Short and Random


  • Homeschooled all the way
  • second eldest of 7 kids
  • grew up in Fl., N.C., and N.Y.
  • Lived in a tipi
  • Then a log cabin
  • Learned to grow a {huge} garden, exercise hospitality, and eviscerate a chicken {in 6 seconds} while living on a homestead
  • Married my {awesome} pastor’s {awesome} son in 2005.



  • Write and publish the story of my family’s 9 year sojourn on the homestead
  • Mother many, many children
  • Offer massive hospitality that refreshes and encourages many
  • Learn the art of massage therapy
  • Be {madly} in love with my husband in our 90′s

Of Tea and Seasons

I made Kombucha Tea today for the first time since Seth was born. Why, when I believe so strongly in the health benefits of this and other fermented drinks, would I quit making it for over a year?

The answer is the same reason as it was in this post – “Seasons”. I was in season where extras like something to drink other than water or milk, especially if they required preparation, just weren’t happening. Also, Seth didn’t seem to like the caffeine or to much acidic stuff in the first months of his breastfeeding. Oh, and did I mention I didn’t drink it when I was pregnant, either? Yeah – almost two years without this awesome super-beverage in my diet. Why was I OK with this?
Because I have learned to accept seasons in my life.

There is such freedom when you recognize what seasons mean in life. It goes back to Ecclesiastes – in which the Preacher tells us there are times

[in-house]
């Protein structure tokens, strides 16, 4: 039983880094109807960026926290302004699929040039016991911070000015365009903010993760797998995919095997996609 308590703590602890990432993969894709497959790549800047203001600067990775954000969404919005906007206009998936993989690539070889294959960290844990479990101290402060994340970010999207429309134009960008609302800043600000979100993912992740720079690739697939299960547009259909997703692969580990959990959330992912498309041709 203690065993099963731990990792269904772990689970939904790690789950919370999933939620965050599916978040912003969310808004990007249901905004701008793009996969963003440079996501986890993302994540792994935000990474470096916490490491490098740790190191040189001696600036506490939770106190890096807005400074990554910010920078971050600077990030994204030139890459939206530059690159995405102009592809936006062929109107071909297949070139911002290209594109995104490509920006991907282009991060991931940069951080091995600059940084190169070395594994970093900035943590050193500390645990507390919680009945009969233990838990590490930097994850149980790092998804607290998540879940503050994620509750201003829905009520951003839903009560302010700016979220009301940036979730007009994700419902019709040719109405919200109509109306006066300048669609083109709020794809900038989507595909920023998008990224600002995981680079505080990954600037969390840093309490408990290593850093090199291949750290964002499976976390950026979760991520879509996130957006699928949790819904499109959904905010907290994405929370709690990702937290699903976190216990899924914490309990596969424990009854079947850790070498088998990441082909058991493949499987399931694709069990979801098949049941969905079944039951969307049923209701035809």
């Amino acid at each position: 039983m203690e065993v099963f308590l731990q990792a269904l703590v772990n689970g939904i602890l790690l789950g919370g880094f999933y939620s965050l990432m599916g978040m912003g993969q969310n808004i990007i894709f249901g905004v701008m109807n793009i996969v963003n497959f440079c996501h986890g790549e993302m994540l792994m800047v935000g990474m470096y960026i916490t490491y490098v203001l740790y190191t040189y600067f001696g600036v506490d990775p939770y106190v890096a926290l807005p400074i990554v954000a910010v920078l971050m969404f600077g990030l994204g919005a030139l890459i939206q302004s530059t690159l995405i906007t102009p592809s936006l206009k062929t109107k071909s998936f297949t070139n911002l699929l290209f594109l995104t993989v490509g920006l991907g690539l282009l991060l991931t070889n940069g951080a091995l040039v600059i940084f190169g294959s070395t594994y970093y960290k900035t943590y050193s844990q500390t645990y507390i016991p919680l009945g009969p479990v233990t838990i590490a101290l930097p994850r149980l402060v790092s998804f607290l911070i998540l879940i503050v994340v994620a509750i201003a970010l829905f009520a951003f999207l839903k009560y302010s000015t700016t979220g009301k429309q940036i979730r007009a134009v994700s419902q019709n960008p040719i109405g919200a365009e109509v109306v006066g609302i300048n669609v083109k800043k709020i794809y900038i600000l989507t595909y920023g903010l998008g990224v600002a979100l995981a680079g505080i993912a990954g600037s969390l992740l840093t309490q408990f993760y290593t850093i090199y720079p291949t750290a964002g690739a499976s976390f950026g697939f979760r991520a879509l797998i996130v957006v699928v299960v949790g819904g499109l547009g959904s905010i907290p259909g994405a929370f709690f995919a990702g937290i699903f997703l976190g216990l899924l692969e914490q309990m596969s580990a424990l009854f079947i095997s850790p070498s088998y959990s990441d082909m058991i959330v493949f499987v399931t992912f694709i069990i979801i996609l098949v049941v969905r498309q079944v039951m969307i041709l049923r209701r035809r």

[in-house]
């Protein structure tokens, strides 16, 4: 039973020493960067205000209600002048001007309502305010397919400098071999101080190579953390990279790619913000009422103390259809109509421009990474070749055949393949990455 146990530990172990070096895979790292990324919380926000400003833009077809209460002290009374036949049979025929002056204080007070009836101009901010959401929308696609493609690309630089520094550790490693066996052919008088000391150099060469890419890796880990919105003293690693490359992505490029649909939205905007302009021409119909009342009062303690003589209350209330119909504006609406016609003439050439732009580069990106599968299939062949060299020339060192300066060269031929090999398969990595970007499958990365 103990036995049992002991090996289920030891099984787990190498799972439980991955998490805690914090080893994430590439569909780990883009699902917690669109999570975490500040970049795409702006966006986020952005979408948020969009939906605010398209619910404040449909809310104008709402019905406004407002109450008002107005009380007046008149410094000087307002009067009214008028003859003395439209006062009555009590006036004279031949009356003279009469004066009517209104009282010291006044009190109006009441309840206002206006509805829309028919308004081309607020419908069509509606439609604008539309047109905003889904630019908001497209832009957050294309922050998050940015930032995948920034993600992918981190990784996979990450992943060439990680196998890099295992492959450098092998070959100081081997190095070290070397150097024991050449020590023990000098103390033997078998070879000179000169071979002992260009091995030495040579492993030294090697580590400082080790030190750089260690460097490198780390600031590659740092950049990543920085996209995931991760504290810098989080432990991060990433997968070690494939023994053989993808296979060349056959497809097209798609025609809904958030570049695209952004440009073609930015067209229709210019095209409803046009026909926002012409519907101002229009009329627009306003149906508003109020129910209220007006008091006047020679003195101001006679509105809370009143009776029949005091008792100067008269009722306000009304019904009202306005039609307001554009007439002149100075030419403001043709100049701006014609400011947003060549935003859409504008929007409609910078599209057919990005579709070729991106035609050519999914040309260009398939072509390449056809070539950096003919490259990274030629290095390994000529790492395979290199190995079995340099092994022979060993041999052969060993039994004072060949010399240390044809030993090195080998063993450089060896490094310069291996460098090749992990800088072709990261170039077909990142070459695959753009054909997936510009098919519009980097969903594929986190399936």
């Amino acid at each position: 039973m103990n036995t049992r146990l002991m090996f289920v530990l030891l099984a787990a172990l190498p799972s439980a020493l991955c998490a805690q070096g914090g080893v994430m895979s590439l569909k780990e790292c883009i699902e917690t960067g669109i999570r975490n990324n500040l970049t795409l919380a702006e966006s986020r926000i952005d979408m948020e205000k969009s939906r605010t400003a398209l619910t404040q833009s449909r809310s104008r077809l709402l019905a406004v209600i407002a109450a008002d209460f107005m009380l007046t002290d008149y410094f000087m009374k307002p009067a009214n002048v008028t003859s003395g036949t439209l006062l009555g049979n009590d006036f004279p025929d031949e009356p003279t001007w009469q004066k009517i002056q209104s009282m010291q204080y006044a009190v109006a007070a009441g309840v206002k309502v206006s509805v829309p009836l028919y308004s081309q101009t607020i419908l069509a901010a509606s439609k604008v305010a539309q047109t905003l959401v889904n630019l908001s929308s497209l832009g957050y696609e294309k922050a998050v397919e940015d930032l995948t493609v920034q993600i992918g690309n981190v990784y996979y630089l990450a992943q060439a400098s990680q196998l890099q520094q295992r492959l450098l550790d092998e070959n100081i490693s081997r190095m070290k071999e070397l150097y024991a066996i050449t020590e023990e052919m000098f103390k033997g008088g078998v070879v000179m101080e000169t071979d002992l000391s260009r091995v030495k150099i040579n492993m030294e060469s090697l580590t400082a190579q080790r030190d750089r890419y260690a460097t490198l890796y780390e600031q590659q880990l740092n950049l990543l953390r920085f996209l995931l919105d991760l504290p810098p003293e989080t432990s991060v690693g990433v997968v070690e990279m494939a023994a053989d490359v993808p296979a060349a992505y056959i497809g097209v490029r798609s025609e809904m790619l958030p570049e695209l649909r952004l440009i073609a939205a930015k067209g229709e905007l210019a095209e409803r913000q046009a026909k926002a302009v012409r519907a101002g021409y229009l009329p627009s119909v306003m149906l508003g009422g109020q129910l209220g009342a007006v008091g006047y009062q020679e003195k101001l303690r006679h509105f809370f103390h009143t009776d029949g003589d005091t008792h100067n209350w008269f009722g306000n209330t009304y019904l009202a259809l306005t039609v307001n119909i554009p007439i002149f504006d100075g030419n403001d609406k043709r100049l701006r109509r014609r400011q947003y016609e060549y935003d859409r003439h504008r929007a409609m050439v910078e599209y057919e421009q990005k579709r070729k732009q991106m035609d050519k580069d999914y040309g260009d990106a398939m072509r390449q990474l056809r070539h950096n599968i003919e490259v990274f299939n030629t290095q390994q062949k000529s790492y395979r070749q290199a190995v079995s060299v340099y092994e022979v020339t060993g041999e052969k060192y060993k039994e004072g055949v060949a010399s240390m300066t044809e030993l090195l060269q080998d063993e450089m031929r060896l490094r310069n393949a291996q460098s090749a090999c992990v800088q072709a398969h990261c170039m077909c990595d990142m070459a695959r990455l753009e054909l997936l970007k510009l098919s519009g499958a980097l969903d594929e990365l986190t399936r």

to be born, and to die
to kill and to heal
to break down and to build up
to plant, and to pull up
to weep and to laugh
to mourn and to dance…

We know and understand seasons of a garden – planting and pulling. We know in life there is a time to be born and a time to die. We accept this. Then why do we chaff against seasons in life and motherhood? Why do we resent a season in which we do not get enough sleep? If we recognize it is a season and it will not always be this way, can you see the peace that would come in that?

Let’s get back to the tea again – and why I didn’t stress about skipping it for a time. I’ve come to realize that eating as healthy as I know how to takes a lot of time and energy - two resources that have many other draws on them in this season of my life. Stressing about my inability to achieve all my goals in the area of nutrition will only add more stress to my life – which itself is as unhealthy as munching a candy bar for breakfast. Resting in the season I am in is much better for me and my family.

Perhaps you are trying to eat healthier, and learn more about good nutrition. I would encourage you not to obsess about it, as I have done in seasons. Unless you have an urgent health issue that makes major diet changes priority, give yourself grace. Try one new recipe or technique at a time until it becomes familiar and routine, before adding another thing to your plate. If you just can’t get the hang of a recipe, or can’t find a source for something you’ve come to think of as essential (like raw milk), or you can’t afford to purchase coconut oil in bulk right now – relax. Take a deep, cleansing breath, and do what you can do in this season.

For me that means committing to a bit more planning and effort in the kitchen this week, to prepare some refreshing summer beverages to take on our road trip at the end of the month. (I’m going to make Kefir Soda and Fermented Sun Tea, too!) Taking my own treats will keep the temptation at bay to eat too much junk on the road. Now that Seth is less sensitive to acid things in my diet, it’s time for me to once again focus on my goal of regularly supplementing each meal with a little something cultured or fermented to aid digestion and nutrition. 

What about you? Is there something you need to pick up in this season? A skill you need to grow? Or is it time to lay something down and embrace a season of rest in an area that is stressing you? Let it go, honey. There will be a reverse season at some point in which you can tackle that goal – Scripture assures us of this. Do what you can where you are and rest.